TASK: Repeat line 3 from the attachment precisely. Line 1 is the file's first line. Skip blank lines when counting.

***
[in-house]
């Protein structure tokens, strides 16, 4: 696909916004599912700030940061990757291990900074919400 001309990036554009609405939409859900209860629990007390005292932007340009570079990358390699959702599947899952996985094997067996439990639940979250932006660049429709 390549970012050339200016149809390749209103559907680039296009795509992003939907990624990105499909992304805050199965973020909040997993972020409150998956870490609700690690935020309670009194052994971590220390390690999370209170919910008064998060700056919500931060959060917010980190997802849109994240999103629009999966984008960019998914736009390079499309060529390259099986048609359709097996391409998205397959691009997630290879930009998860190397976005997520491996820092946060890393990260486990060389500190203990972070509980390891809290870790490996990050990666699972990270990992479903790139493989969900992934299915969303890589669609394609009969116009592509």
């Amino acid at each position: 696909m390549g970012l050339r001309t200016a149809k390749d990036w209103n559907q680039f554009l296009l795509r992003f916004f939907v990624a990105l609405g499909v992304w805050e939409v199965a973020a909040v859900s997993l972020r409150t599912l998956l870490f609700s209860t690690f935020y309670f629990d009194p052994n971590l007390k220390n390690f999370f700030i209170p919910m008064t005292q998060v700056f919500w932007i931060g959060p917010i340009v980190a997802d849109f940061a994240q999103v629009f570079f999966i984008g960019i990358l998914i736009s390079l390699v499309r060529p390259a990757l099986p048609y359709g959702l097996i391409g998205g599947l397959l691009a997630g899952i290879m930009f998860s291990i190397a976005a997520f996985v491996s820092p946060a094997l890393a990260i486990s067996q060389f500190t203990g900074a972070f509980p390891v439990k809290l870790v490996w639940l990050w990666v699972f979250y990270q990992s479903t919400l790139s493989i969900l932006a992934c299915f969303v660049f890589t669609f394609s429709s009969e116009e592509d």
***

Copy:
């Amino acid at each position: 696909m390549g970012l050339r001309t200016a149809k390749d990036w209103n559907q680039f554009l296009l795509r992003f916004f939907v990624a990105l609405g499909v992304w805050e939409v199965a973020a909040v859900s997993l972020r409150t599912l998956l870490f609700s209860t690690f935020y309670f629990d009194p052994n971590l007390k220390n390690f999370f700030i209170p919910m008064t005292q998060v700056f919500w932007i931060g959060p917010i340009v980190a997802d849109f940061a994240q999103v629009f570079f999966i984008g960019i990358l998914i736009s390079l390699v499309r060529p390259a990757l099986p048609y359709g959702l097996i391409g998205g599947l397959l691009a997630g899952i290879m930009f998860s291990i190397a976005a997520f996985v491996s820092p946060a094997l890393a990260i486990s067996q060389f500190t203990g900074a972070f509980p390891v439990k809290l870790v490996w639940l990050w990666v699972f979250y990270q990992s479903t919400l790139s493989i969900l932006a992934c299915f969303v660049f890589t669609f394609s429709s009969e116009e592509d």